These two videos show how Clinton will clinch the Democratic nomination on June 7


Hillary Clinton

Only a few contests remain in the Democratic nomination schedule. The Virgin Islands will vote on June 4, followed by Puerto Rico on June 5. The final primary is June 14 in Washington, D.C.

Between those are the contests of June 7 in New Jersey, Montana, New Mexico, North Dakota, South Dakota and California.

The best estimates are that Clinton will clinch the nomination with delegates from New Jersey. (See a clear, detailed analysis here.)

And this clip from June 3, 2008 shows what that will look like.

As you can see, CNN’s Wolf Blitzer interrupted the airing of a speech by John McCain to announce that Obama “will be the Democratic presidential nominee,” based on projections of the number of delegates Obama would win in South Dakota.

Those delegates, Blitzer stated, “would bring Obama over the top” in the delegate tally, which included both pledged delegates, which are allocated by voters in primaries and caucuses, and superdelegates, who have always gone with the winner of pledged delegates.

Later that night, Obama made a speech in Minnesota that acknowledged he had clinched the nomination and praised Clinton.

While Obama and the press marked him clinching the nomination, Clinton wasn’t quite done.

But four days later, on June 7, 2008, Hillary Clinton conceded to Obama.

Clinton celebrated her campaign, saying:

Although we weren’t able to shatter that highest, hardest glass ceiling this time, thanks to you, it’s got about 18 million cracks in it and the light is shining through like never before, filling us all with the hope and the sure knowledge that the path will be a little easier next time.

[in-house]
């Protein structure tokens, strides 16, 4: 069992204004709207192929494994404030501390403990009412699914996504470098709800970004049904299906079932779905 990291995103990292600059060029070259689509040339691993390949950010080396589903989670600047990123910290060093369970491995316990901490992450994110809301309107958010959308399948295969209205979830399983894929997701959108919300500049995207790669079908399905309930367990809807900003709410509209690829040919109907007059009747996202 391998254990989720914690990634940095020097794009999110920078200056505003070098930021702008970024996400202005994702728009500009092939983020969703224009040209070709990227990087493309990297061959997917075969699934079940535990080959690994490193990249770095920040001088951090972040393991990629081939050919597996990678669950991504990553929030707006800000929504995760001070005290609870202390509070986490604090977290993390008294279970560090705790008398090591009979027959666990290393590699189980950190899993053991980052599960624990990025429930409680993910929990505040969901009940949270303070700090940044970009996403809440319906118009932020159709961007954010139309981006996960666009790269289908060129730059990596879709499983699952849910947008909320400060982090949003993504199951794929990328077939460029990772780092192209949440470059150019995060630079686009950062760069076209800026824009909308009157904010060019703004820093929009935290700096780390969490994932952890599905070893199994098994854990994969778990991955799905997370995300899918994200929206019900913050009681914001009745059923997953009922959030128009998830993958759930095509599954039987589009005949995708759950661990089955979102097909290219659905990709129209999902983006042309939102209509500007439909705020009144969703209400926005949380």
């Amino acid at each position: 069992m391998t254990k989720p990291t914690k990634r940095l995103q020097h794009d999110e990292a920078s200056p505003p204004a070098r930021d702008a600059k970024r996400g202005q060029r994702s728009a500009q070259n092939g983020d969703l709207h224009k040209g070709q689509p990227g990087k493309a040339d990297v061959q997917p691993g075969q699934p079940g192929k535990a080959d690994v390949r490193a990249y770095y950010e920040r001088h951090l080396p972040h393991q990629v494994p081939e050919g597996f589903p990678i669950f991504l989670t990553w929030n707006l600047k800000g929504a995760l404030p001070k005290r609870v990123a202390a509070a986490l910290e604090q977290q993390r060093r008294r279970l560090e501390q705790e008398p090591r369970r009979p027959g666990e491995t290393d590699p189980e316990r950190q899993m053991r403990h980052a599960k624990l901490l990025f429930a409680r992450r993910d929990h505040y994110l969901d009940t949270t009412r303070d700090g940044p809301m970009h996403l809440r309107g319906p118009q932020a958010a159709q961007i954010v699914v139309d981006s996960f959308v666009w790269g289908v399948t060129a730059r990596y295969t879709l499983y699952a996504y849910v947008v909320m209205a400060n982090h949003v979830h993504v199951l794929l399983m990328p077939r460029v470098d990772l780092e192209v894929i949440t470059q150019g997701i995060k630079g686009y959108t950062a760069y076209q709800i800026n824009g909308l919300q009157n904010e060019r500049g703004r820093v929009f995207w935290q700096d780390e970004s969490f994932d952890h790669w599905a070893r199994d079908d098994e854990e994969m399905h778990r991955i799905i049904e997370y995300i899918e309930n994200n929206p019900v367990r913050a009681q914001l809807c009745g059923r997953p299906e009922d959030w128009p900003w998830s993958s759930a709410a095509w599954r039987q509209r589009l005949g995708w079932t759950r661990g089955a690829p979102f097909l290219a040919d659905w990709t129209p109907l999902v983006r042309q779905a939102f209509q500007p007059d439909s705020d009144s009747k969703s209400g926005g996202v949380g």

That has always been the history of progress in America. Think of the suffragists who gathered at Seneca Falls in 1848 and those who kept fighting until women could cast their votes.

Think of the abolitionists who struggled and died to see the end of slavery. Think of the civil rights heroes and foot soldiers who marched, protested, and risked their lives to bring about the end of segregation and Jim Crow.

Because of them, I grew up taking for granted that women could vote and, because of them, my daughter grew up taking for granted that children of all colors could go to school together. [source]

Clinton also endorsed Barack Obama and called on her backers to support him.

Life is too short, time is too precious, and the stakes are too high to dwell on what might have been. We have to work together for what still can be. And that is why I will work my heart out to make sure that Senator Obama is our next president.

And I hope and pray that all of you will join me in that effort. [source]

How much of this will we see of this next week?

What Sanders will do is hard to say.

As Politico reported on May 25:

Asked during a brief interview this week at the Capitol when her husband would return to the Senate, Jane Sanders responded, “After the 8th.” But she quickly backtracked and said, “I don’t know.” California and a host of other states are holding their contests on June 7. A Sanders campaign spokesman did not immediately return a request for comment to clarify Jane Sanders’ comments.

However, Sanders has also recently talked about continuing his quest for the nomination even after all the primaries are complete.

But certainly there will be versions of the first two videos.

Like in June 2008, the press will announce that Clinton clinched and she will make a speech about her status as the presumptive nominee.

Amy Fried

About Amy Fried

Amy Fried loves Maine's sense of community and the wonderful mix of culture and outdoor recreation. She loves politics in three ways: as an analytical political scientist, a devoted political junkie and a citizen who believes politics matters for people's lives. Fried is Professor of Political Science at the University of Maine. Her views do not reflect those of her employer or any group to which she belongs.